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Rule 1

A choice that mirrors client request

 

Beliefs held by clients are often based on their own experience, they are still frequently biased by commercial influences. Additionally, despite the importance of disseminating information that is easy to understand and reliable (from unbiased sources), it is important not to destroy such beliefs with unfounded arguments or with recommendations based upon our own beliefs. It is also paramount to respect any prescription that may have been issued previously by a specialist. If changes in practice occur, they must be implemented with caution. A runner who elects to use a new type of running shoes will have to ensure a progressive transition from the old to the new shoes.

Rule 2

A scientific and logical selection that supersedes marketing incentives

 

The concepts taught to any client must be centered on science-based evidence or, in the event of a lack of data in that regard, on evidence stemming from a clinical reasoning coupled with a rich professional experience. It is important to understand that the new technologies proposed every year by companies have no scientific basis and are designed for a simple objective, that is, to sell specific products. Retailers/salespeople must critically analyze the information conveyed by companies so as to ensure that the latter do not compromise the former’s professional independence, namely with regard to advice provided to clients. Commercial influences and profits related to the sale of a specific type of shoe should never influence salespeople in the choices they submit to clients.

Rule 3

A choice primarily based on ergonomics

 

Comfort is the single most important factor when purchasing a pair of running shoes. Comfort should not be defined as a feeling of envelopment and softness but rather as the absence of pressure points that could cause deformation or irritation of the foot. The criteria that are deemed essential in this regard thus concern the size, width and shape of the foot, including the shape of the forefoot and the toes (both when static and dynamic).

Rule 4

A choice geared toward ultra-minimalism for children

 

The elements that are essential in selecting a pair of shoes for children are relatively straightforward and widely accepted by all experts in this field. First, the main role of shoes is to protect the foot from injuries and infection. Second, the selection of a pair of shoes for children should be based on the “barefoot” model so that the foot develops in an optimal way. Stiff and tight shoes are not recommended. Finally, this is pretty simple, the more often are children barefoot, the better it is. Any good shoe salesperson should communicate such information to parents.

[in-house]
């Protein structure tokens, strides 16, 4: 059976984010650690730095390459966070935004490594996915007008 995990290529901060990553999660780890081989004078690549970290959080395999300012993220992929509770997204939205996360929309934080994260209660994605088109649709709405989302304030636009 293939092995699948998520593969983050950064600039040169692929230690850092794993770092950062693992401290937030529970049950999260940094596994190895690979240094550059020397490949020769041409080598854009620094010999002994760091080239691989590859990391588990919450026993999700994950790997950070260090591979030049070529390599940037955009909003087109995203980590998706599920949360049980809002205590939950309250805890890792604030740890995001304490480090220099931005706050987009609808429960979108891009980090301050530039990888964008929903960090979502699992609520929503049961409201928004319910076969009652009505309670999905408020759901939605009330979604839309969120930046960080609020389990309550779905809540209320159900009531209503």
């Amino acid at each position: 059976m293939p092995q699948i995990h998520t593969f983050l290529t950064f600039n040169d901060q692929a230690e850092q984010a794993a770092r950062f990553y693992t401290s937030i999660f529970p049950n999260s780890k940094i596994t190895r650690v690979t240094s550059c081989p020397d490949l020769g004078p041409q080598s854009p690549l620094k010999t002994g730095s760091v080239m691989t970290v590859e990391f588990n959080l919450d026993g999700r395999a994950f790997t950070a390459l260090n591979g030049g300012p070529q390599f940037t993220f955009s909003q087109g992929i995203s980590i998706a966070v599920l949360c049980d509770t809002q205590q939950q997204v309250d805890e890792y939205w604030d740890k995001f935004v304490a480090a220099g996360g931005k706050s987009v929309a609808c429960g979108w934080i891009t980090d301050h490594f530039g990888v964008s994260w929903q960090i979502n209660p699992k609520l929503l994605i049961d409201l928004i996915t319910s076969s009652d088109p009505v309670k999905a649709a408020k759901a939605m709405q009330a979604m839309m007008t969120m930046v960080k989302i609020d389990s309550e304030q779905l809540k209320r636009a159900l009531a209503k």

The social environment or the type of terrain encountered will often requires the child to wear shoes that are ULTRA minimalist: no heel or arch support, and a sole that is flexible and ultra-thin. Furthermore, there is no age when the child/teenager should start wearing maximalist running shoes (cushioned, elevated heel, relatively rigid). However, if a teenager has already grown accustomed to maximalist running shoes, there should be a progressive transition to minimalist shoes spread over a few weeks in order to allow the foot to adapt.

Rule 5

A minimalist selection for beginner

 

Beginners with no running experience are “virgins” in terms of their own biomechanical learning curve. In turn, this would explain the importance to integrate as early as possible shoes that interfere as little as possible with natural biomechanics as well as with the development of the feet. Minimalist running shoes will help runners develop more efficient impact-moderating behaviors. In other words, they will learn to run light.

There is limited scientific evidence concerning which of minimalism or maximalism is better. However, a retrospective study has found that the number of injuries for minimalist shoe wearers was considerably lower than for runners who use more modern “traditional” shoes. Moreover, no claimed benefit should justify the promotion of maximalist running shoes for runners who are not so adapted, regardless of an individual’s weight.

Rule 6

A choice not based on the arch of the foot

 

It is a well-known fact that recommending running shoes on the basis of the type of foot (flat, highor universal) constitutes an unjustified practice. In addition, the efficiency of pronation control systems in governing the movements of the feet and legs has been challenged. Nevertheless, it is important to guide runners to shoes that do not interfere with natural running movements. A shoe that increases the degree of pronation or supination observed in a natural barefoot setting is believed not to be ideal as it will alter the biomechanics to which the body has managed to adapt over time.

Rule 7

A choice not based on an individual’s weight

 

There is no scientific basis for justifying that relatively heavy people should wear thicker, more cushioned and more rigid shoes or shoes elevated at the heel. Durability is an additional criterion to consider when looking to select the right type of running shoes.